Grenfell Tower Inquiry phase 1 report: FBU update #2 - do not scapegoat emergency fire control staff, incident commanders and firefighters

Circular: 2019HOC0545MW

Dear Brother / Sister

Grenfell Tower Inquiry Phase 1 Report: FBU Update #2

Do Not Scapegoat Emergency Fire Control Staff, Incident Commanders and Firefighters

This is the second in a series of circulars which will address the issues arising from the Phase 1 report of the Grenfell Tower Inquiry (GTI). 

The Phase 1 report will be the subject of much debate in the coming period. However the union is already putting on the record our concerns at the excessively personalised and individualised criticism contained within the report – particularly aimed at emergency fire control staff, incident commanders and firefighters attending the incident.

The FBU stands full-square in solidarity with our control staff, firefighters and officer members. They did not clad Grenfell Tower in flammable materials nor install the faulty doors, windows, lifts, ventilation system or the other failing safety measures. They were not the owners or managers, those legally responsible for safety in the building. The inquiry has not subjected ministers, politicians, councillors and construction bosses to this kind of scrutiny.

The union is disappointed that the GTI report finds fault with those actually saved lives on the night, but says little about those who made the decisions that caused the fire to spread in such a disastrous way. Of course, lessons must be learnt, in London and across the UK, but the Inquiry’s findings point to “systemic failures” of organisations and policy makers. These failings must be addressed at the very top, within the fire and rescue service but also by government. The report must be a turning point for fire and building safety across the UK. Many of the factors identified in the report reflect warnings the FBU has made for many years, including specific warnings we made on the issue of flammable cladding twenty years ago.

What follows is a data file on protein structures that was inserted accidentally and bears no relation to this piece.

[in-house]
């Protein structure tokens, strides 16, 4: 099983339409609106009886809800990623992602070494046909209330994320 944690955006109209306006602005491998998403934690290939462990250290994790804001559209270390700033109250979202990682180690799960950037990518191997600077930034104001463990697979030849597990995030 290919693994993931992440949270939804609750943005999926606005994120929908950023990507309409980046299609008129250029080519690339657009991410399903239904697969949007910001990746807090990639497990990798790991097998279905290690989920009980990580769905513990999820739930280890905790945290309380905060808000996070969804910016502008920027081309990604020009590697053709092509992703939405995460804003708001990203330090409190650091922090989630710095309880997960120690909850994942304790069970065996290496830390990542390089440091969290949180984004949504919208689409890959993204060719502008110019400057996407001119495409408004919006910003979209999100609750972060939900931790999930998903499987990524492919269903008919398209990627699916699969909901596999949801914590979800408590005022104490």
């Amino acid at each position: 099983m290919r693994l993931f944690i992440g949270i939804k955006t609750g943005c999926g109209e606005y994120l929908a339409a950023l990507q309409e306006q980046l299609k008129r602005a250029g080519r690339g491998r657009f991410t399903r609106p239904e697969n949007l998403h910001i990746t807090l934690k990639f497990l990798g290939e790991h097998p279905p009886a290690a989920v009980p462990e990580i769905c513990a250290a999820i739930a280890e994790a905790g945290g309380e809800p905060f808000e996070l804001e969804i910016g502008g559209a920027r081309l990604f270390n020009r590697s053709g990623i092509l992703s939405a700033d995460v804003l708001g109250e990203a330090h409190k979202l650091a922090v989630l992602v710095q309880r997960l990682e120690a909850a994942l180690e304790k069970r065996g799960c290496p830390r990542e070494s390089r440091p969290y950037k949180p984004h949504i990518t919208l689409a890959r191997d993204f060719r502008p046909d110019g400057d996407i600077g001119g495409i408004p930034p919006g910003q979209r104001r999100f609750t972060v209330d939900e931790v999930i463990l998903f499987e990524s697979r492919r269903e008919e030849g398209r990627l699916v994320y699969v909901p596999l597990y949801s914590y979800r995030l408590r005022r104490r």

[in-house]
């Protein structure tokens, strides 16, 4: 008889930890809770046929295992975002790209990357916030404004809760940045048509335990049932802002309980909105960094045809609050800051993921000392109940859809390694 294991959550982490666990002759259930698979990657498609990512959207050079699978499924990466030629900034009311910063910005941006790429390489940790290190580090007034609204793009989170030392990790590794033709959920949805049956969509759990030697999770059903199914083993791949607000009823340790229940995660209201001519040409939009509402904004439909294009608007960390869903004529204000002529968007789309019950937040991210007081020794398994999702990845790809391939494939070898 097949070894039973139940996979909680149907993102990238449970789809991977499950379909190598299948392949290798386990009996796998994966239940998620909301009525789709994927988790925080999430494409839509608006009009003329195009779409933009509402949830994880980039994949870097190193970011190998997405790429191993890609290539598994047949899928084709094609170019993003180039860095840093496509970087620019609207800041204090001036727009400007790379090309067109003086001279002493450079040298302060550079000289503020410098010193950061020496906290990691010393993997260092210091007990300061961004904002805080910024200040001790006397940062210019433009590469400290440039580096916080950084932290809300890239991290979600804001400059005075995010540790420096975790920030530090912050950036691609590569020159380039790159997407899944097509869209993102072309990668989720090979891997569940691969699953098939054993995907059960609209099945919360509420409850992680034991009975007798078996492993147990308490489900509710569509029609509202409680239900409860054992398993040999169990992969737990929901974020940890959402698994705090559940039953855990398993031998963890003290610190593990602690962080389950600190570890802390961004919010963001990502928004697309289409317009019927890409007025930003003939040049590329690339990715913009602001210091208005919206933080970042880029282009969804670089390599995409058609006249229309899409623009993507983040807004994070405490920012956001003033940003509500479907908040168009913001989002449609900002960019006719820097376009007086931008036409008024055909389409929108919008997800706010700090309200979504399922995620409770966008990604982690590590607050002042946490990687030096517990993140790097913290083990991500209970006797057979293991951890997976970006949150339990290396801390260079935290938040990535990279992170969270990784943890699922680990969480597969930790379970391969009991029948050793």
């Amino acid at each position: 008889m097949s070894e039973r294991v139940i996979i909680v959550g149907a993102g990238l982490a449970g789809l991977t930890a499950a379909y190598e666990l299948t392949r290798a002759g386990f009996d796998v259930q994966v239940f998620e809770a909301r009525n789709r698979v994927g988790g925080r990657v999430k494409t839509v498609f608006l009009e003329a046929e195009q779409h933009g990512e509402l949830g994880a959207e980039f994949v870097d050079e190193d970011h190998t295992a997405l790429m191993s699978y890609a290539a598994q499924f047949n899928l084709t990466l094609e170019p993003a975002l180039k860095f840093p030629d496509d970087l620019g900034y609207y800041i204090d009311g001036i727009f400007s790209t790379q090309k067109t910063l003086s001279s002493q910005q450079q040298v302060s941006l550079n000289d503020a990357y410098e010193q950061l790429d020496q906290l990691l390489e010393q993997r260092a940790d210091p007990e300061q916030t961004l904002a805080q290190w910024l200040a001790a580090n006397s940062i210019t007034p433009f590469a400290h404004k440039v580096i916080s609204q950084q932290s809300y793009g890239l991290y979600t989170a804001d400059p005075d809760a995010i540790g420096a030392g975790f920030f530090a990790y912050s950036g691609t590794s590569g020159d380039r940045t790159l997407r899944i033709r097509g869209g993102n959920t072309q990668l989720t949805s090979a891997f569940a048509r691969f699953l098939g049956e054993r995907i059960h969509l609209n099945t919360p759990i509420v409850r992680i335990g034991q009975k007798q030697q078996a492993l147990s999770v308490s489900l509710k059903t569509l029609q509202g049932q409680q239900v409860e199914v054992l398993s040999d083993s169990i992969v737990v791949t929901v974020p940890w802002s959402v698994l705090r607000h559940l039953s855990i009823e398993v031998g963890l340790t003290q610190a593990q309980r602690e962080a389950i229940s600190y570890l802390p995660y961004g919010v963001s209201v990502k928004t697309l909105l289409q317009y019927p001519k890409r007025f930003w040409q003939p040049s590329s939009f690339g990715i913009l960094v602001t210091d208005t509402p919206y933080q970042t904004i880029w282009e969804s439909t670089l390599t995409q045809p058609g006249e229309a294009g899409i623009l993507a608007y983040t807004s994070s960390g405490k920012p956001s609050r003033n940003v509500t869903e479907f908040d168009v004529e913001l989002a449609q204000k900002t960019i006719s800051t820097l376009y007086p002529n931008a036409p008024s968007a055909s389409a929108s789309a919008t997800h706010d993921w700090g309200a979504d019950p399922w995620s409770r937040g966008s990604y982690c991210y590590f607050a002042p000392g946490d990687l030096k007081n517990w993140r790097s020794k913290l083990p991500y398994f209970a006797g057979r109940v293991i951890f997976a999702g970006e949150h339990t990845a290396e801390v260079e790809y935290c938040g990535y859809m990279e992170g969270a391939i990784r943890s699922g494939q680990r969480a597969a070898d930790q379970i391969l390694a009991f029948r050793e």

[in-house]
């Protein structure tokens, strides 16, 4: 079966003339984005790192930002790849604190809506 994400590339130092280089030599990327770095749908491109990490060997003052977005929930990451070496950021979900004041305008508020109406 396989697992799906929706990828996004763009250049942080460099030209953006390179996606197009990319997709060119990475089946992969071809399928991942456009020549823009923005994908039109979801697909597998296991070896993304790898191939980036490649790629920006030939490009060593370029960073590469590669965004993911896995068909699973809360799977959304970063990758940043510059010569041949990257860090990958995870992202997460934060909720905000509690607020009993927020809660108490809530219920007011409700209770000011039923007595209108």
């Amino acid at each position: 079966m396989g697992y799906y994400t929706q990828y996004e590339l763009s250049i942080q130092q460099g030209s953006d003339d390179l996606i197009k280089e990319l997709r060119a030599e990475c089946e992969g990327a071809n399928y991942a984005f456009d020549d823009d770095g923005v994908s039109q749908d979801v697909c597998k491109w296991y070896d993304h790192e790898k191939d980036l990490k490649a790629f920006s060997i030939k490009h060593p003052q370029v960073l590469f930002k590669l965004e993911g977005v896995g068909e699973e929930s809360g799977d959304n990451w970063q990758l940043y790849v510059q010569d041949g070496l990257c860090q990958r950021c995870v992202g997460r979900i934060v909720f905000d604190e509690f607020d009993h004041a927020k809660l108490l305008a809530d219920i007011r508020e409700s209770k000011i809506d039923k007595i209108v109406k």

Emergency Control Staff

Emergency control staff are always the first point of contact between the public and the fire and rescue service in an emergency. On the night of the Grenfell Tower fire, 11 LFB emergency fire control staff were on duty at Stratford, the back up control room.

Throughout the night, control staff undertook their duties diligently and professionally. They took hundreds of calls on the night, including more than 150 fire survival guidance (FSG) calls, unprecedented for any incident in the history of the UK fire service. Control staff in North West Fire Control (NWFC), Essex, Kent, Surrey and Merseyside played an invaluable role. Members of staff in these controls provided enormous support and comfort to residents trapped in the building and helped save lives.

Even the report recognises this. It states:

29.1 It cannot be doubted that CROs saved the lives of many, and some of the residents of Grenfell Tower have been able to express their gratitude to the CROs who helped them. (Page 635)

However the report, particularly chapter 29, constantly names and personally scrutinises every word they uttered, right down to the micro level phrases and expressions used in hours of conversation. It itemises what it believes to be individual mistakes and decisions made in a highly pressured, real time situation. It does this without having consulted any fire professionals. This is clear from their consistent reference to “North West FRS”, which does not exist (they mean North West Fire Control). Such mistakes undermine the credibility of the report with fire professionals.

Despite 50 pages of criticism, the report accepts that they could not “reach any conclusive findings” about whether the failures “led to adverse consequences for any particular individual, let alone materially contributed to any death” (29.92 page 665). It is therefore unclear why the GTI has seen fit to personalise the issues down to individual control room operators. The emphasis should have been on failures of policy, planning and training higher up the chain of command and on the politicians who oversee the service and who failed to take account of earlier warnings.

Incident Commanders and Firefighters on Scene